Gov. Ralph Northam will push for the Democratic-controlled General Assembly to legalize recreational marijuana during the upcoming legislative session, which would make it the first state in the South to do so.
“We are going to move forward with legalizing marijuana in Virginia,” Northam said in a meeting with reporters Monday morning.
The legislature will convene in January for 30 days, and Northam hopes his backing will get marijuana legalization over the line. Northam had taken a more reserved position on marijuana legalization, but two studies reviewing how to set up and regulate the industry have led to a shift in his support.
“Legalizing marijuana will happen in Virginia, and as it happens, we want to make sure it’s regulated properly and we do it the right way,” said Northam, a physician who said he’s never tried the drug.
Virginia has been relaxing its policies on marijuana in recent years. It allowed medical use of cannabidiol in 2017, and then authorized a medical marijuana program two years later. This year, Northam signed a law that reduced the penalty for people caught with small amounts of marijuana to a $25 fine.
Legislators have introduced bills to fully legalize and regulate adult use of marijuana, but they’ve never made it to the floor of the House or Senate.
Public support for marijuana legalization has been steadily increasing over the past decade. A poll last year from the Pew Research Center showed 67% of Americans now back marijuana legalization, up from 62% in 2018. Opposition to legalization also dropped to 32%, down from 34% last year. A majority of Republicans and Democrats support legalizing pot, although more Democrats do than Republicans.
Marijuana legalization has had big victories in the past few years. The first two states — Colorado and Washington — legalized in 2012. This month, voters in four states approved referendums legalizing marijuana, making it 15 states plus Washington, D.C., that have legalized recreational weed.
If Virginia were to authorize marijuana legalization, it would take over a year or two to get the regulatory structure in place and begin licensing companies to operate, according to General Assembly’s oversight commission. It would cost about $8 million to $20 million to set up. By year five, sales could generate up to $300 million in revenue for state and local governments, according to a Joint Legislative Audit and Review Commission report, the first of two studies done this year on marijuana legalization. The Northam administration will be releasing another report soon.
The JLARC study showed legalization would create more than 11,000 jobs, although most would be lower-paying positions in security, production, packaging and retail.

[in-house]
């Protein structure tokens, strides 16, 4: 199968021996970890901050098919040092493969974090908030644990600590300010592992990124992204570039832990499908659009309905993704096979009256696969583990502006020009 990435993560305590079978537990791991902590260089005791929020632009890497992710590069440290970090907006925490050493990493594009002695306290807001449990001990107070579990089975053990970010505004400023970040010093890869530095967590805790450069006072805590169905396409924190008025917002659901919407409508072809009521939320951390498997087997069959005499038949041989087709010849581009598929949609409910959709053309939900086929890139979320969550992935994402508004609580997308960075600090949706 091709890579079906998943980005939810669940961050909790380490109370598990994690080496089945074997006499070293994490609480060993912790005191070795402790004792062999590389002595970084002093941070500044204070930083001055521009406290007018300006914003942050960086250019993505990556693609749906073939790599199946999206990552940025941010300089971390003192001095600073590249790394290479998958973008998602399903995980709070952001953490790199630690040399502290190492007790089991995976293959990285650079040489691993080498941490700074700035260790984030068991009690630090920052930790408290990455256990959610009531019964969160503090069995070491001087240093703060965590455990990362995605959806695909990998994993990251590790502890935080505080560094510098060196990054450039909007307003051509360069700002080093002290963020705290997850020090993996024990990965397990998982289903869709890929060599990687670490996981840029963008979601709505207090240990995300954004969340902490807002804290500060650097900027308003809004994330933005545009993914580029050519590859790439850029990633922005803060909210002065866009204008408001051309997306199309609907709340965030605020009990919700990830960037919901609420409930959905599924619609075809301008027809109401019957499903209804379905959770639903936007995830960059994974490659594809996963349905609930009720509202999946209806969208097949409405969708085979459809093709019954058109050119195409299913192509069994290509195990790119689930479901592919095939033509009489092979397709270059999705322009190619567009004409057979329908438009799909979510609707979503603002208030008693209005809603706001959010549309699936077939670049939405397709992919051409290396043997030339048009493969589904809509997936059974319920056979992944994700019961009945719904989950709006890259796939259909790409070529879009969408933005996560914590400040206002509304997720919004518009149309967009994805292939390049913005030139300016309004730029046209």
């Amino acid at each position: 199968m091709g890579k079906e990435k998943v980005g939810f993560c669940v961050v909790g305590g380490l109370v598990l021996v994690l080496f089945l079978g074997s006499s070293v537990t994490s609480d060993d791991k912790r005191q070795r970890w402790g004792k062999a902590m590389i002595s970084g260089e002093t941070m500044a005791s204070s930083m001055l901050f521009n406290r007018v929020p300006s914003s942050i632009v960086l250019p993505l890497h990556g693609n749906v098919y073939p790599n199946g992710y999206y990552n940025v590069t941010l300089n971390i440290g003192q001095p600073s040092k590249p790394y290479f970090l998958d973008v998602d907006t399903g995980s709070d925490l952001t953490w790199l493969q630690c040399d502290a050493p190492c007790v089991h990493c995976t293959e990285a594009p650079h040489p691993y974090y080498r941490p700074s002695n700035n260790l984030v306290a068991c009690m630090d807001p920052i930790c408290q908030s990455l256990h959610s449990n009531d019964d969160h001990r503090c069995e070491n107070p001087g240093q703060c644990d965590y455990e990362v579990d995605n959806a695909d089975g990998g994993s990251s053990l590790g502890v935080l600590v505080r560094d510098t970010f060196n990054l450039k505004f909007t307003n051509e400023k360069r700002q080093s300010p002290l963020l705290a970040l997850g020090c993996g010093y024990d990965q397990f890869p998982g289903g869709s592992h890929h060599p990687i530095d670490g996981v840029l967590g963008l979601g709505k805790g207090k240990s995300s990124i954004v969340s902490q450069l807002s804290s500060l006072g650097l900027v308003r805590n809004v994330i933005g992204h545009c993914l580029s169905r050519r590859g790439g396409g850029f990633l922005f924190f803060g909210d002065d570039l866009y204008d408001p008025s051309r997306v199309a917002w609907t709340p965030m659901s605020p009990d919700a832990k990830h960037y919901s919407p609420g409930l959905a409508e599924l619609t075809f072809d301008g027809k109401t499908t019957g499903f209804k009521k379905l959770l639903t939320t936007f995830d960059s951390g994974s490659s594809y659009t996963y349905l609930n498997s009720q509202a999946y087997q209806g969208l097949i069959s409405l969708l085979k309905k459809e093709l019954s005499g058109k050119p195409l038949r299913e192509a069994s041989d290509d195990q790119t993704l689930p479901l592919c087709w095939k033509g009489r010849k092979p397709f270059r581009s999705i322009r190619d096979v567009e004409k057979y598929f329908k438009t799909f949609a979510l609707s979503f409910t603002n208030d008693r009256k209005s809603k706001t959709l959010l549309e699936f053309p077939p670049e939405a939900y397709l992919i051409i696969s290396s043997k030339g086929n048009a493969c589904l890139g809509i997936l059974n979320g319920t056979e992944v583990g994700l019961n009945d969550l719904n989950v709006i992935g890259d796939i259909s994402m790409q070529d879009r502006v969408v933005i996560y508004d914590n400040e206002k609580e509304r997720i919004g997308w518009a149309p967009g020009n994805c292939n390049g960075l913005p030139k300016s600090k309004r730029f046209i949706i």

Among the issues the legislature would have to figure out during the session would be changing the laws for possession and establishing an age limit, regulating public use and impaired driving, deciding whether to allow or prohibit people to grow marijuana at home, and the framework for the sale and distribution.
The Northam administration is also interested in broadening public education on marijuana and substance abuse. Marijuana legalization would increase the use among adults, but the JLARC study found the long-term effects on youth to be uncertain.
“We want to make sure everything we do going forward is focused on that public health aspect,” said Dr. Daniel Carey, the state’s secretary of health. “Our goal is not in legalization to encourage use but to make sure adults are making informed decisions and choices about whether to use or not.”
Part of the JLARC study included examining how to redress the disproportionate impact to Black Virginians. Possible avenues include less stringent license requirements so people with, for example, marijuana offenses, aren’t blocked from entering the market.
Virginia Democrats have emphasized legalization is one that is important for equity in the commonwealth. Black and white Virginians use marijuana at similar rates, according to JLARC. Virginia arrests 20,000 to 30,000 people a year for marijuana-related offenses, with 90% of them for possession of small amounts of marijuana.
However, Black Virginians are arrested and convicted at a higher rate than white Virginians. That happens across nearly all localities, and JLARC found that localities in Western Virginia had some of the highest disproportionate arrest rates in Virginia.
“This has become an equity issue and, and our administration has always been focused on equity, but certainly in the last couple of years that has become a greater focus,” Northam said.
“The inequities are incredible,” said Sen. Jeremy McPike, D-Prince William.
Decriminalization and legalization would reduce marijuana arrests and convictions by 85%, according to JLARC.
The legislature will also likely take up the matter of sealing criminal records related to marijuana. Lawmakers have tried to pass marijuana expungement legislation for years, and while it would get out of the Senate with bipartisan support, it would die in a Republican-controlled subcommittee.
An automatic expungement process to seal the records of everyone with misdemeanor marijuana convictions would benefit 120,000 Virginians, with over half of them being Black Virginians, according to JLARC.
“It’s so incredibly important we think about those communities that have been ravaged by the criminalization of marijuana,” said Janice Underwood, Virginia’s director of diversity, equity and inclusion.